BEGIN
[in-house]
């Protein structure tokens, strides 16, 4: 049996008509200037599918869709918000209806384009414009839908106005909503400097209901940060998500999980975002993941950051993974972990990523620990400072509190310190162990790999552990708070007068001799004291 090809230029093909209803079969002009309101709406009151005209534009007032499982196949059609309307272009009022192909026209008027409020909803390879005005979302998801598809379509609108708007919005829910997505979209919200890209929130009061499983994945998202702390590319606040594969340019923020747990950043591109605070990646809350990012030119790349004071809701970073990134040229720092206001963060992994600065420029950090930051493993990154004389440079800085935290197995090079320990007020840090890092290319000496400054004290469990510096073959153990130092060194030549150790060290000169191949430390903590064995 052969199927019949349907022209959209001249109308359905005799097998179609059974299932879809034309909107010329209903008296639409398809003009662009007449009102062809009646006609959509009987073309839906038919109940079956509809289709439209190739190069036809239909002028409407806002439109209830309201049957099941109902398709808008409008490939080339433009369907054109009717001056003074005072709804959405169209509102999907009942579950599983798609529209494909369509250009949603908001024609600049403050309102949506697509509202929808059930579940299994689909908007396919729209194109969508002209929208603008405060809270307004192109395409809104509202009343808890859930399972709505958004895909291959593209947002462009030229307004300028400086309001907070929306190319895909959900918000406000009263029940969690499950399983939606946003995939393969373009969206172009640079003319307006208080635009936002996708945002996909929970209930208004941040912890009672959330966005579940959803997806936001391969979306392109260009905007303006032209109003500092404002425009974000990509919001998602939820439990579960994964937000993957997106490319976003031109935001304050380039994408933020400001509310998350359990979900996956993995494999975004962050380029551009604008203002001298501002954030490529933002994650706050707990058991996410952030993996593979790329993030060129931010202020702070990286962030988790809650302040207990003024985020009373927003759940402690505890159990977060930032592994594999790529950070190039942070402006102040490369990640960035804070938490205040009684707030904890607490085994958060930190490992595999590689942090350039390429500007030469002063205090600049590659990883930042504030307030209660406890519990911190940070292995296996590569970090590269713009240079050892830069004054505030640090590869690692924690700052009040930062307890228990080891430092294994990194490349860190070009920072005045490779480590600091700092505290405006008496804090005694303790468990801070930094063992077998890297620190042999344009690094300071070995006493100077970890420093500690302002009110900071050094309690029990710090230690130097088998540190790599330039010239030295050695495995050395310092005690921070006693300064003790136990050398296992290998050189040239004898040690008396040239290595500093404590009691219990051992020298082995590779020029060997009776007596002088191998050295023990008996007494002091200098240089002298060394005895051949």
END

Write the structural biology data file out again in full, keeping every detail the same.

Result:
[in-house]
């Protein structure tokens, strides 16, 4: 049996008509200037599918869709918000209806384009414009839908106005909503400097209901940060998500999980975002993941950051993974972990990523620990400072509190310190162990790999552990708070007068001799004291 090809230029093909209803079969002009309101709406009151005209534009007032499982196949059609309307272009009022192909026209008027409020909803390879005005979302998801598809379509609108708007919005829910997505979209919200890209929130009061499983994945998202702390590319606040594969340019923020747990950043591109605070990646809350990012030119790349004071809701970073990134040229720092206001963060992994600065420029950090930051493993990154004389440079800085935290197995090079320990007020840090890092290319000496400054004290469990510096073959153990130092060194030549150790060290000169191949430390903590064995 052969199927019949349907022209959209001249109308359905005799097998179609059974299932879809034309909107010329209903008296639409398809003009662009007449009102062809009646006609959509009987073309839906038919109940079956509809289709439209190739190069036809239909002028409407806002439109209830309201049957099941109902398709808008409008490939080339433009369907054109009717001056003074005072709804959405169209509102999907009942579950599983798609529209494909369509250009949603908001024609600049403050309102949506697509509202929808059930579940299994689909908007396919729209194109969508002209929208603008405060809270307004192109395409809104509202009343808890859930399972709505958004895909291959593209947002462009030229307004300028400086309001907070929306190319895909959900918000406000009263029940969690499950399983939606946003995939393969373009969206172009640079003319307006208080635009936002996708945002996909929970209930208004941040912890009672959330966005579940959803997806936001391969979306392109260009905007303006032209109003500092404002425009974000990509919001998602939820439990579960994964937000993957997106490319976003031109935001304050380039994408933020400001509310998350359990979900996956993995494999975004962050380029551009604008203002001298501002954030490529933002994650706050707990058991996410952030993996593979790329993030060129931010202020702070990286962030988790809650302040207990003024985020009373927003759940402690505890159990977060930032592994594999790529950070190039942070402006102040490369990640960035804070938490205040009684707030904890607490085994958060930190490992595999590689942090350039390429500007030469002063205090600049590659990883930042504030307030209660406890519990911190940070292995296996590569970090590269713009240079050892830069004054505030640090590869690692924690700052009040930062307890228990080891430092294994990194490349860190070009920072005045490779480590600091700092505290405006008496804090005694303790468990801070930094063992077998890297620190042999344009690094300071070995006493100077970890420093500690302002009110900071050094309690029990710090230690130097088998540190790599330039010239030295050695495995050395310092005690921070006693300064003790136990050398296992290998050189040239004898040690008396040239290595500093404590009691219990051992020298082995590779020029060997009776007596002088191998050295023990008996007494002091200098240089002298060394005895051949």